DRESSMAKING, like any other form of work, will give the best results when it is done with the best equipment. "Best" does not mean the most expensive. A three-dollar pine table of the right height and size for sewing and cutting is a better table for dressmaking than a fifty-dollar mahogany sewing-table just big enough to hold your scissors and work-basket.

THE SEWING-ROOM. Every woman who sews or who has sewing done at home should have a light, well-equipped sewing-room. It need not be large, but it should have a good light by day and the artificial light should be properly placed and shaded. The floor should be covered by a clean sheet or linen drugget some times called a crum-cloth. This covering keeps light-colored material from becoming soiled, and also enables you to leave the sewing-room in perfect order at the end of the day, for all the scraps and threads can be picked up in the cloth.

The room should be furnished with comfortable, straight chairs and a table large enough to lay out a skirt or coat for cutting and sewing. If it is a regular sewing-table you can keep your shears, pins, etc., in the drawer. The table should have a smooth, hard, even surface and should be of comfortable height, so that you can sit at it with your feet under it as you would sit at a writing-table. Never sew with your work on your lap. It makes you sit in a fatiguing position, strains your eyes and back, and stretches and crum-

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ples your work. Lay your sewing on the table, letting the table support its weight. A big chest of drawers is useful. Keep one drawer for buttons, boxes, hooks and eyes, bones, etc., another for patterns and a third for left-over pieces of materials. Keep all pieces of material as long as the garment is in use, in case you wish to mend or alter it. There should be hooks on the wall, coat and skirt hangers, and a silkoline curtain to draw over dresses, etc., that are left hanging overnight.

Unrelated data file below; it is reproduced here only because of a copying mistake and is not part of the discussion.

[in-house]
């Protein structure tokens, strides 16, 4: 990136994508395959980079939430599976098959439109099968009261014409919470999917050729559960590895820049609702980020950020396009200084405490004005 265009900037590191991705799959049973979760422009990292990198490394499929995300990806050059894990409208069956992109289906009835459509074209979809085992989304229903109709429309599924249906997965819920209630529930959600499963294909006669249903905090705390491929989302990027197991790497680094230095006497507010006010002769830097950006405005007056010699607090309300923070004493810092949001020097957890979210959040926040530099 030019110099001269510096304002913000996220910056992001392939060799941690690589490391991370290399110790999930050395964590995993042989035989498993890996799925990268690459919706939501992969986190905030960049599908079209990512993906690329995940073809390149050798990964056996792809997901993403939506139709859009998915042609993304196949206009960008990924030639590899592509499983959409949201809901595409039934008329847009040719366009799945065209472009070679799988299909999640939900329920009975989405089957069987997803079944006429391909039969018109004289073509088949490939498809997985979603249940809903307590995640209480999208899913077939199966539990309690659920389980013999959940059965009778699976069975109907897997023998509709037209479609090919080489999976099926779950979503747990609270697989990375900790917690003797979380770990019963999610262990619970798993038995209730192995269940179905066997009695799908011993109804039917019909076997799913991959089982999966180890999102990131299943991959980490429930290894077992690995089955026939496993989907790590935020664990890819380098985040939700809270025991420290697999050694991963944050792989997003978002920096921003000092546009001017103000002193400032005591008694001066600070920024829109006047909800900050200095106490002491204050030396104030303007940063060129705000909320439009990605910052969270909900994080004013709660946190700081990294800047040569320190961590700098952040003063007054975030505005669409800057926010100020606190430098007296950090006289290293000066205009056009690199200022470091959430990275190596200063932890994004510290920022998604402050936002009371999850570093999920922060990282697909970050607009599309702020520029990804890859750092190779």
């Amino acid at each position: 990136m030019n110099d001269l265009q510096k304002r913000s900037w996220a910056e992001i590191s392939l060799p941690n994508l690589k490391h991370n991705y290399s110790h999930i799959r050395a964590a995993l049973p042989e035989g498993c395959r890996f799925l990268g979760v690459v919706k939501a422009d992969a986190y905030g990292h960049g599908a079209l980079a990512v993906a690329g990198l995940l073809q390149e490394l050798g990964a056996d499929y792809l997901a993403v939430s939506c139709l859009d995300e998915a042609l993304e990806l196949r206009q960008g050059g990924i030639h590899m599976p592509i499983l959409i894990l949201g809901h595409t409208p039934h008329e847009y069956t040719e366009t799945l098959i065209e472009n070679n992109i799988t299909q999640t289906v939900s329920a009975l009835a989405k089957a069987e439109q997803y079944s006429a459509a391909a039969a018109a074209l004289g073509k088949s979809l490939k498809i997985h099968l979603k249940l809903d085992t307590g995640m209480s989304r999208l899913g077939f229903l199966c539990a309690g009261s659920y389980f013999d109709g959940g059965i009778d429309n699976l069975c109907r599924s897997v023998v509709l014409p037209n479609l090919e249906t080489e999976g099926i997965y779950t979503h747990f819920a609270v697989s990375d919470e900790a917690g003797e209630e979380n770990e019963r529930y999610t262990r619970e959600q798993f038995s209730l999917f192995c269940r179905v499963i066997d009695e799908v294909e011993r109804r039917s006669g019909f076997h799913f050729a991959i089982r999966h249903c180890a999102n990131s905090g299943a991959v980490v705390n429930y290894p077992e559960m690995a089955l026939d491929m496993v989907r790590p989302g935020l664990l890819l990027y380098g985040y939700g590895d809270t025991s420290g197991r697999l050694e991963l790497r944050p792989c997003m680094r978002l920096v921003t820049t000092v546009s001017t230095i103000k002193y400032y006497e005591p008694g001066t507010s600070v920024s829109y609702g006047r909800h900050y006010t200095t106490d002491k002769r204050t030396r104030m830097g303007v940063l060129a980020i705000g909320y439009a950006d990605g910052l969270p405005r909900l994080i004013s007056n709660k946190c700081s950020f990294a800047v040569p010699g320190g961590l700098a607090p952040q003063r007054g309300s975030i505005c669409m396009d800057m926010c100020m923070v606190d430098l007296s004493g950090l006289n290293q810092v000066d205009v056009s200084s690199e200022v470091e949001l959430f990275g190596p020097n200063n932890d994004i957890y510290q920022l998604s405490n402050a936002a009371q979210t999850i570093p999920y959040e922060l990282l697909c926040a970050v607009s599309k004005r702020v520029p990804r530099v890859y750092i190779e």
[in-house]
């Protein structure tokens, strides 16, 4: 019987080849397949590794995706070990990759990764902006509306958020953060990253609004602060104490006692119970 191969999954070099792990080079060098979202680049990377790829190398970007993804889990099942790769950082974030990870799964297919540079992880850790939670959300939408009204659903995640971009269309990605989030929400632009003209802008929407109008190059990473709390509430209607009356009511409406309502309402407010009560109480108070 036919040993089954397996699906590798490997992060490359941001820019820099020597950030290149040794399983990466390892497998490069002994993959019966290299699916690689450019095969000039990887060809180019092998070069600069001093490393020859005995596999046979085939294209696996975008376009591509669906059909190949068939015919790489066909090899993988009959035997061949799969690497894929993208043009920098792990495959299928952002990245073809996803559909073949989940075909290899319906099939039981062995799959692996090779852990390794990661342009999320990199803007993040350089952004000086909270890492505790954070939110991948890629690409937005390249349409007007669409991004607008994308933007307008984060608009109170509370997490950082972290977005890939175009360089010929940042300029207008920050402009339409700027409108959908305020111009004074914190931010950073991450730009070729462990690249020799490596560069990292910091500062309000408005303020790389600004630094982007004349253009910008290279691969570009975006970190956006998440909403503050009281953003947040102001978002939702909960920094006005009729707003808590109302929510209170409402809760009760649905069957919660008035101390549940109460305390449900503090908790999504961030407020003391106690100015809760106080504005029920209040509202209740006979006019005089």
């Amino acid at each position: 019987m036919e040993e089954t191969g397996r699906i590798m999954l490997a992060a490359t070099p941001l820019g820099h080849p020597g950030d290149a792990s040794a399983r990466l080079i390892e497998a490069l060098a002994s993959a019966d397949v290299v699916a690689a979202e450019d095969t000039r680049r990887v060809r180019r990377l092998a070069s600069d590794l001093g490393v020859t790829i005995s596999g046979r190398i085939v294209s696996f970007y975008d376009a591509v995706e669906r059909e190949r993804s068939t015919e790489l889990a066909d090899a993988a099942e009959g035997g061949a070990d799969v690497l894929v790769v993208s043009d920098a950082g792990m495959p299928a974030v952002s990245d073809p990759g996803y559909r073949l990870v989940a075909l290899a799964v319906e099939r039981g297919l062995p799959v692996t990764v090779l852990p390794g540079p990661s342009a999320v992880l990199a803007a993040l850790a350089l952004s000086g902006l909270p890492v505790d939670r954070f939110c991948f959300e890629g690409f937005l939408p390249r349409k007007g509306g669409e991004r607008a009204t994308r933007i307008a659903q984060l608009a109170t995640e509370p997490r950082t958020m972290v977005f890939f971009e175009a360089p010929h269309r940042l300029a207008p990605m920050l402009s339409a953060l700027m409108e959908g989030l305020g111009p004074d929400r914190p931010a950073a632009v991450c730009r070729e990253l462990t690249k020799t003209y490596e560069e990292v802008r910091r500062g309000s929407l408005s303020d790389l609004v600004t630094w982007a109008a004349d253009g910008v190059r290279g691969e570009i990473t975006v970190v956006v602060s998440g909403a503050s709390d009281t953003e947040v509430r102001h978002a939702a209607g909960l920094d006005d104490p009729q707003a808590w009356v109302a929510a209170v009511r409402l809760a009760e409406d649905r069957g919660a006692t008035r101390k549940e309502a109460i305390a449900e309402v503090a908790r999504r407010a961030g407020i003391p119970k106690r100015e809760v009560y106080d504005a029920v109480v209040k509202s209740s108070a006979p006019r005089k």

Dressmaking shears should be about nine or ten inches long. Never use scissors for cutting. The shears should be kept well sharpened so that they will cut a clean, even edge and not fret and chew the material. The best shears for dressmaking are known as the "bent" shears. (Fig. 174.) They are

bent in this way so as to raise the material as little as possible in cutting and so prevent the under layer from slipping in cutting two thicknesses of material. A good pair of bent shears can be had for a dollar and a quarter. Do not buy a cheap, poor pair. Good steel will last for many years. Do not use your shears for cutting threads, etc. You will need a pair of scissors and also a pair of buttonhole scissors.

WEIGHTS. When your material is laid out smoothly on the table for cutting it should

be held in place by four round iron weights weighing one or two pounds. (Fig. 174.) You can get them at the stationer's and they cost about fifteen cents apiece. Or you can use the same sort of weights you use for your kitchen scales.

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